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A record-setting dry run

With just 4.08 inches of rain from Jan. 1 through April 30, the Tampa Bay area got its driest start to any year since record-keeping began in 1915.


© St. Petersburg Times, published May 11, 2000

BROOKSVILLE -- Okay, what you suspected every time you looked at your lawn is now official.

The first four months of the new millennium were the driest start to any year since record-keeping began in 1915.

"People are mowing the bottoms of their lakes," said Tim De Foe, director of resource data for the Southwest Florida Water Management District.

The early months of each calendar year in Florida tend to be among the driest, but the Tampa Bay area has never seen anything like this. Swiftmud's central region, which includes Pinellas, Hillsborough and Pasco counties, recorded 4.08 inches of rain from Jan. 1 through April 30. That's a little more than a third of what's normal for the period, which is more than 11 inches.

The previous record low was 4.5 inches in 1923.

"So we're nearly half an inch below the previous record low," De Foe said. "We would need a solid 6 to 9 inches of rain right now to get us back to just what is normal for this time of the year."

Although promising clouds scudded over much of the region Wednesday and a few brief showers materialized in northern Hillsborough County, they didn't do any good.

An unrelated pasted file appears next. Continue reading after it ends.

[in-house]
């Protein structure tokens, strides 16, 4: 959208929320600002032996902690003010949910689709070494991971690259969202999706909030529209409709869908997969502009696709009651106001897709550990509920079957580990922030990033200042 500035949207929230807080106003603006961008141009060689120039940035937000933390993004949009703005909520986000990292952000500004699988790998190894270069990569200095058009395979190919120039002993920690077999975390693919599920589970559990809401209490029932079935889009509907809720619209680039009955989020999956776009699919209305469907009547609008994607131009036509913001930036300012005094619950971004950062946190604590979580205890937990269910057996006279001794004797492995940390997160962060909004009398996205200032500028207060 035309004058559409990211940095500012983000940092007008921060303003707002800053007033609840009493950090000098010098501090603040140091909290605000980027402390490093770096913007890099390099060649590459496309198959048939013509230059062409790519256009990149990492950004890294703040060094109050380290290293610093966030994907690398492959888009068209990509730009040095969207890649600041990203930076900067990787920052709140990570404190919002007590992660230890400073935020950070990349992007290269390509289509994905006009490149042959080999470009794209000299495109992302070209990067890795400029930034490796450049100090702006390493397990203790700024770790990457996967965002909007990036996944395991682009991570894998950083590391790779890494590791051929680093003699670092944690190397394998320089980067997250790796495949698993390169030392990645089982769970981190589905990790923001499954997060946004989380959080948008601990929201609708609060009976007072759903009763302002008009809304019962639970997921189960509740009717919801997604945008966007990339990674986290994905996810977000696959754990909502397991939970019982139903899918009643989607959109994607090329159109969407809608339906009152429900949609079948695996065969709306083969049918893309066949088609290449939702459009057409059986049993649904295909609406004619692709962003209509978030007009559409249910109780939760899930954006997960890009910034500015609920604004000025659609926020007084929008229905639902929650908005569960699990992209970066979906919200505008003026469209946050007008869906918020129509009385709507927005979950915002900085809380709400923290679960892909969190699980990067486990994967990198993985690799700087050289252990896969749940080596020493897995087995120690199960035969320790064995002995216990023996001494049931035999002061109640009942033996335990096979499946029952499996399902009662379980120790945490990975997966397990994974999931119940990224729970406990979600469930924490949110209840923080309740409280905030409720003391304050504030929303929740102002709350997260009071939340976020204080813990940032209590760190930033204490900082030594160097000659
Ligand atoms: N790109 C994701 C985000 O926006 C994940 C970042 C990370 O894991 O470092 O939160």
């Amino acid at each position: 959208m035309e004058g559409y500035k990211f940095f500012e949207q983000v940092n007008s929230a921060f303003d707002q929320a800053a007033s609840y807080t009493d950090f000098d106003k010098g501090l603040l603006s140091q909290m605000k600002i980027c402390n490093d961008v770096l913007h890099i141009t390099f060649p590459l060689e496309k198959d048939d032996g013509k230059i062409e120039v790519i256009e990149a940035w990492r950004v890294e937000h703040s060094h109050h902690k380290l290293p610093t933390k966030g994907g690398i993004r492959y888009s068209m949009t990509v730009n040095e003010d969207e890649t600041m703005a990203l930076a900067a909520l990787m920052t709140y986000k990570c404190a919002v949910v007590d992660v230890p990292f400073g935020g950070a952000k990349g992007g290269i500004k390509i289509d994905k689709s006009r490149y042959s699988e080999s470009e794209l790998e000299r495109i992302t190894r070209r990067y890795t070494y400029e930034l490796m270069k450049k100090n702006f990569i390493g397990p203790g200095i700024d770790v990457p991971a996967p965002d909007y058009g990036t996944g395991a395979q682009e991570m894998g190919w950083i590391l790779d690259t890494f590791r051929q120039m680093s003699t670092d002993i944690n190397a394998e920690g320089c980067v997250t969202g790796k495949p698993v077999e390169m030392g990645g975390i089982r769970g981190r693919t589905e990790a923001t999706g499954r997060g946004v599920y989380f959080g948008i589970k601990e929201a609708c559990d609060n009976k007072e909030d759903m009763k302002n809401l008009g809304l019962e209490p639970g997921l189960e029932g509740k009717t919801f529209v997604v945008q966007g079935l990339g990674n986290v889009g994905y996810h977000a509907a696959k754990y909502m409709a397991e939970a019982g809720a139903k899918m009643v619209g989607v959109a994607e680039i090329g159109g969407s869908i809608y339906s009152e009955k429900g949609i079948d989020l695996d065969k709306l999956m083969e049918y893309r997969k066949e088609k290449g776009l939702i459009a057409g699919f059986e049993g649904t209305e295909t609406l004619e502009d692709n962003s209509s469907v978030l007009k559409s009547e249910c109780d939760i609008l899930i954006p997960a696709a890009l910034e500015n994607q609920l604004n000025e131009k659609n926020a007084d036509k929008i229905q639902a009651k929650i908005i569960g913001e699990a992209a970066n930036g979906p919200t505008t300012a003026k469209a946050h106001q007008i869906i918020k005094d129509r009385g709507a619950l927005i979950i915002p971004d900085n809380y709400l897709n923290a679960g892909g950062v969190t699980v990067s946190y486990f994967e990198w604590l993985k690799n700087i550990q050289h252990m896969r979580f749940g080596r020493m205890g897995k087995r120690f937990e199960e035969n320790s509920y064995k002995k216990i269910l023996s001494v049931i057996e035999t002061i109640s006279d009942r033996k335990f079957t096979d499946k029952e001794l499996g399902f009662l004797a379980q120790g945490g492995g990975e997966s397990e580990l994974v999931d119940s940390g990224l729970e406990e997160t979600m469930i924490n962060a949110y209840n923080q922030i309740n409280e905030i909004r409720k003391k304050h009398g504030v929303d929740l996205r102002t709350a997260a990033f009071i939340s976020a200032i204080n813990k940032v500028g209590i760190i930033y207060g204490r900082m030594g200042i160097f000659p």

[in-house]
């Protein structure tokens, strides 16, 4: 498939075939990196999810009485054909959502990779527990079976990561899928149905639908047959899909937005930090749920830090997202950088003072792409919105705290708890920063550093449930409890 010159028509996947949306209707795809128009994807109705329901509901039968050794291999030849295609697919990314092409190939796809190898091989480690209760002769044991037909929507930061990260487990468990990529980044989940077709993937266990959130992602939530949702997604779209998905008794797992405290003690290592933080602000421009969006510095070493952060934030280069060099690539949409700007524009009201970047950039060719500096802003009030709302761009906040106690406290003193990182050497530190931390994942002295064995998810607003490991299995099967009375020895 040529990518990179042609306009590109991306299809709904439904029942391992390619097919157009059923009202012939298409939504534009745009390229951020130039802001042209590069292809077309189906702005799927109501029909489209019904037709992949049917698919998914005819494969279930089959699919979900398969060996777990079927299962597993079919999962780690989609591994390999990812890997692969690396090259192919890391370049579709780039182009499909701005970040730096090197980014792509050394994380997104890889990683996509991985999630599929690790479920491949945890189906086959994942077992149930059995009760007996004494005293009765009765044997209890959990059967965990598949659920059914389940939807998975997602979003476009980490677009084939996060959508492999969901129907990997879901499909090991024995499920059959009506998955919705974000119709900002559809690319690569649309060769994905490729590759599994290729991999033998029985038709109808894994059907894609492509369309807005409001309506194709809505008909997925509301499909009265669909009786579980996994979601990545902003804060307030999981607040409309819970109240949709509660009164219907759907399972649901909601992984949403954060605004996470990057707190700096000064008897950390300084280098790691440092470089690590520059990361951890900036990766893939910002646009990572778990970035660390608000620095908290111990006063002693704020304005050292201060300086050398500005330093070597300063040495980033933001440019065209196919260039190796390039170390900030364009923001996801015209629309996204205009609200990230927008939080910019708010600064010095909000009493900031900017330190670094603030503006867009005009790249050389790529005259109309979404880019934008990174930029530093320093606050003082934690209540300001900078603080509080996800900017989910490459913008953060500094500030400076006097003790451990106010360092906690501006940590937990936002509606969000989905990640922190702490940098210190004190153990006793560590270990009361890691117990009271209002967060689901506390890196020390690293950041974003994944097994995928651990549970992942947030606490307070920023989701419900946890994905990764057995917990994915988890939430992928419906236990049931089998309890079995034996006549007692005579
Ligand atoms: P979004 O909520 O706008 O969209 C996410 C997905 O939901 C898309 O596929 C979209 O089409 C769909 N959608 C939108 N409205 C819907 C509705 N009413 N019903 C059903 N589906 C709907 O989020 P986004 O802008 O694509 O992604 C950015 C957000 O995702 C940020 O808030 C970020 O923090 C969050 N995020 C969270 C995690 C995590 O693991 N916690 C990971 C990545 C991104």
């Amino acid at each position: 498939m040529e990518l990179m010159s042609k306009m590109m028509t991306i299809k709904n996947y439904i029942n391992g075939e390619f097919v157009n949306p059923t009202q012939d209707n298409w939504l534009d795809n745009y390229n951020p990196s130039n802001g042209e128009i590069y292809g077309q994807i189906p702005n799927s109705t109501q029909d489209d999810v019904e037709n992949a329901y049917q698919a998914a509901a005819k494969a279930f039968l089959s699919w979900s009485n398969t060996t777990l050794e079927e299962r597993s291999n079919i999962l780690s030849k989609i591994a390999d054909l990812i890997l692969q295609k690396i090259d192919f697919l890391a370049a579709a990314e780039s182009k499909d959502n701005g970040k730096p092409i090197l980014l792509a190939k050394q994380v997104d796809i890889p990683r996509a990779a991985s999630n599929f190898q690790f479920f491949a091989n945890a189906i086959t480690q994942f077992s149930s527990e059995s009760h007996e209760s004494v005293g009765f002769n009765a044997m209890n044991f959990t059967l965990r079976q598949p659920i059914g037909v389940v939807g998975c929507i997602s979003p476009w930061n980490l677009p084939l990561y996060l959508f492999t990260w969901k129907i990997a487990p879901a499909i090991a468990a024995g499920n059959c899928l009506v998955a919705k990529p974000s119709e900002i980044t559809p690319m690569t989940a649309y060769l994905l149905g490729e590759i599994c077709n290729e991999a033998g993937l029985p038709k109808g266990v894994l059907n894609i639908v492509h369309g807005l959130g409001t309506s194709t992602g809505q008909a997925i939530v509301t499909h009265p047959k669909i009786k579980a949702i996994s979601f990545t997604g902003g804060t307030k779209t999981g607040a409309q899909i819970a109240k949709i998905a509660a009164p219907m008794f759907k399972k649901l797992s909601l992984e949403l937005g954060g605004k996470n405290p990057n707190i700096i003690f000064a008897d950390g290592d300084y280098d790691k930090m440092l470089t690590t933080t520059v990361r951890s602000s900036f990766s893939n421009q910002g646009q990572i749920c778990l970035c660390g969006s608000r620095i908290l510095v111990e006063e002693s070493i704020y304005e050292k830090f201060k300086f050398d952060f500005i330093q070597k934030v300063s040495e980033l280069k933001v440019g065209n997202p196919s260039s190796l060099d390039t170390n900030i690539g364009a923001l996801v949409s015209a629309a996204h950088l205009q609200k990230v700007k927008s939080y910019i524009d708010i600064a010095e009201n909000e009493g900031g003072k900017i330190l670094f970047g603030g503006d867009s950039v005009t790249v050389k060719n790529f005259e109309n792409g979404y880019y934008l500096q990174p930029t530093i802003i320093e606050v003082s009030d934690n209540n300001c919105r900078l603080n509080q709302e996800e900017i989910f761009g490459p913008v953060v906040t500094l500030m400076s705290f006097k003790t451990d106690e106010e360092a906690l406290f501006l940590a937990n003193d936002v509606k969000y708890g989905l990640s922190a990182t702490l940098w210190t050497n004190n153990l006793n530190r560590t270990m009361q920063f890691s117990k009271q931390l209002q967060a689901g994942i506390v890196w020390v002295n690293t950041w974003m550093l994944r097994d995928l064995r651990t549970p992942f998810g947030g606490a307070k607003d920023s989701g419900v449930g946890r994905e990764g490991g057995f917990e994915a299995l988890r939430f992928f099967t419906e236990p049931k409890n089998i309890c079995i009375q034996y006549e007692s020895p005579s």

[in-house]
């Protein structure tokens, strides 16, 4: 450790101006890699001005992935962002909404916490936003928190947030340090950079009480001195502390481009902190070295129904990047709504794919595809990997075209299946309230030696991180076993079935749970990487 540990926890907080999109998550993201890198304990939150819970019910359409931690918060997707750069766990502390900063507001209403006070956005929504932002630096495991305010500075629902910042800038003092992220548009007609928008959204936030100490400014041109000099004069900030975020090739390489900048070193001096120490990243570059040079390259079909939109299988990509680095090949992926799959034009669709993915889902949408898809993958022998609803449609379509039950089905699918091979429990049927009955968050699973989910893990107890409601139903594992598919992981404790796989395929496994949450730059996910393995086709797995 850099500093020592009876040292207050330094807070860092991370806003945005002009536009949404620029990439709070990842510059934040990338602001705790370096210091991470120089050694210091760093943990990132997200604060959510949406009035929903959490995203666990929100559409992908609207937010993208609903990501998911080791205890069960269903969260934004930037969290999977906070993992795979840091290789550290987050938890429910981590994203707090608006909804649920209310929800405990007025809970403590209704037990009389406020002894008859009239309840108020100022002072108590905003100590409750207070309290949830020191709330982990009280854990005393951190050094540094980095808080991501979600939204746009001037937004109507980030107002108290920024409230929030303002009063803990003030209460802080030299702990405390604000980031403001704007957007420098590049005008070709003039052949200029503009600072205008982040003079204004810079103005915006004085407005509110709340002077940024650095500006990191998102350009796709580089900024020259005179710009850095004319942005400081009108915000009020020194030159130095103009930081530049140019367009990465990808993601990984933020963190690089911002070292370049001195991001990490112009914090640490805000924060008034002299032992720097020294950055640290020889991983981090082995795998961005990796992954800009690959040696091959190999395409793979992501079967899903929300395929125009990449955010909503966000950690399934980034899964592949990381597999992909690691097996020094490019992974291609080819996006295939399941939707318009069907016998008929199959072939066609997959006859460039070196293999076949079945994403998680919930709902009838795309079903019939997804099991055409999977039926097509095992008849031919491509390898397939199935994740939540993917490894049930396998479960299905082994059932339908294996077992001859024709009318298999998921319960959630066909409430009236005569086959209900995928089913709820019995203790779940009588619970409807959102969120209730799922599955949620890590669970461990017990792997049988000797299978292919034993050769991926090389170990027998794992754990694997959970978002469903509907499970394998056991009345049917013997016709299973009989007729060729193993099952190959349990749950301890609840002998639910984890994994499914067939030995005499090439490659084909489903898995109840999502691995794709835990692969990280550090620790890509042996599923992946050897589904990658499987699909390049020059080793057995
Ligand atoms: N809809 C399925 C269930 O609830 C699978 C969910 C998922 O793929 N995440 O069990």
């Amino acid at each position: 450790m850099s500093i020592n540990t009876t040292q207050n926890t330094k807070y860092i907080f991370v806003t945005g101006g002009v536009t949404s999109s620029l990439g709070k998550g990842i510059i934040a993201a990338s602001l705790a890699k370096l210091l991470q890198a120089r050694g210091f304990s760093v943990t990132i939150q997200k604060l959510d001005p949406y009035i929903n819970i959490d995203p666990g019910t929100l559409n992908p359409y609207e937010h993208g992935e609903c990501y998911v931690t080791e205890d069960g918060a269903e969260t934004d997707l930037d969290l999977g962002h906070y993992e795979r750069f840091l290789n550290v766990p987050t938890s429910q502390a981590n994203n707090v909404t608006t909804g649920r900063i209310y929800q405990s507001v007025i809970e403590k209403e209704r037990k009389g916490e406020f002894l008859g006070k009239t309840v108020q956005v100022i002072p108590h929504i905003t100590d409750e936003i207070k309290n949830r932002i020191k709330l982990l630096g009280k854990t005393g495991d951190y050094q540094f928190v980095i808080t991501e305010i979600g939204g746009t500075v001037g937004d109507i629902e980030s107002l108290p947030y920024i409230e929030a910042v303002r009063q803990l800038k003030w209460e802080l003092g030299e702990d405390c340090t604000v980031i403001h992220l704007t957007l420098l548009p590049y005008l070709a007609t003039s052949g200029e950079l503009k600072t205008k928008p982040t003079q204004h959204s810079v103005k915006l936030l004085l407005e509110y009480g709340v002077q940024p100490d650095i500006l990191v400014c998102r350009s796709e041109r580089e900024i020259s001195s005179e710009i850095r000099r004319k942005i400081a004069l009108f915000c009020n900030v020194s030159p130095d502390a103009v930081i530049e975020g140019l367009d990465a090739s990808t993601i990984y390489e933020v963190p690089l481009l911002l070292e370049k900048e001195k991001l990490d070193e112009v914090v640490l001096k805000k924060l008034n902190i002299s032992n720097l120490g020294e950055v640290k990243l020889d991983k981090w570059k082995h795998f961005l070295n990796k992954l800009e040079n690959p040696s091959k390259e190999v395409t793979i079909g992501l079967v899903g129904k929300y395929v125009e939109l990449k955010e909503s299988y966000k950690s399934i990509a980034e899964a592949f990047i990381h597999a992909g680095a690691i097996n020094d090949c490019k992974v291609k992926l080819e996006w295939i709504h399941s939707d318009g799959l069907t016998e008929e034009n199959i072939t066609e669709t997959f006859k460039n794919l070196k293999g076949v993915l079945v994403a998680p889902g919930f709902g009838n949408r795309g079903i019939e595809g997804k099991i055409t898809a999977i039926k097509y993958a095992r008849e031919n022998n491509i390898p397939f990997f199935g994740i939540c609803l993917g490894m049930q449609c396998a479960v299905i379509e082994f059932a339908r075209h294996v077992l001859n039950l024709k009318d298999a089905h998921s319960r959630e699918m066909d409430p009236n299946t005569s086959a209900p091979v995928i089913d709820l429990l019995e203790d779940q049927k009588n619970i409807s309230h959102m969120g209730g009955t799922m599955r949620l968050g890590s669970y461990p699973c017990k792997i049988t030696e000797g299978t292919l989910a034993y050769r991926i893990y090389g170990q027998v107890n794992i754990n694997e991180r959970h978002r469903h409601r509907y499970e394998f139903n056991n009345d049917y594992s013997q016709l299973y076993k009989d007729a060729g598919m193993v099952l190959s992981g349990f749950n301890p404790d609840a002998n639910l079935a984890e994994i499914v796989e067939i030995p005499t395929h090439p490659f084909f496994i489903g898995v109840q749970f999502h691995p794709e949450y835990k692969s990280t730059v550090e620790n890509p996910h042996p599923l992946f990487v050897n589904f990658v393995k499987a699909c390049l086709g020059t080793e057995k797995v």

"It's been warmer than normal, too," De Foe said. "So what rain does fall doesn't have any lasting impact. Maybe it cuts demand for a day. But nothing stays on the ground long enough to soak into the aquifer, so it is no help at all to supply."

According to the Florida Climate Center, where the state's chief climatologist collects data from the National Weather Service, Tampa International Airport was the driest rainfall measurement location in the state for the past three months. But there might be relief soon.

The Center has done a lot of research on so-called La Nina years, when a cooling pool of Pacific Ocean water displaces the jet stream and produces weather anomalies, including drought in the Southeast. The latest research suggests that in La Nina years, such as 2000, late May and June rainfall can actually be above normal, De Foe said.

"And Weather Service data suggests we might actually have a wetter-than-normal rainy season," he added. "We might be coming out of this if we can just hang on. And if the forecasts are correct."

The current dry conditions, which have reached such a crisis that Swiftmud has imposed once-a-week lawn watering restrictions, date back to October 1998, De Foe said.

"That's when the Weather Service said the drought began," he said. "Last year, 1999, was the sixth-driest year on record, so we're just continuing that this year."

Meanwhile, the drought keeps creating new problems for local governments.

Hillsborough County on Wednesday changed its rules to spread permitted watering days throughout the work week, hoping to even out the intense demand from residents on watering days.

And in Citrus County, residents have been clogging 911 emergency lines with questions about watering restrictions and tips about law-breaking neighbors, officials said.

Even if the rains come soon, the problems won't disappear, said De Foe of Swiftmud.

"In a typical year, the region gets 53 inches of rain," he said. "In the last 19 months, there have been only 39 inches. There won't be any instantaneous resolution of this. This isn't something we got into all at once, and this isn't something we're going to get out of all at once."

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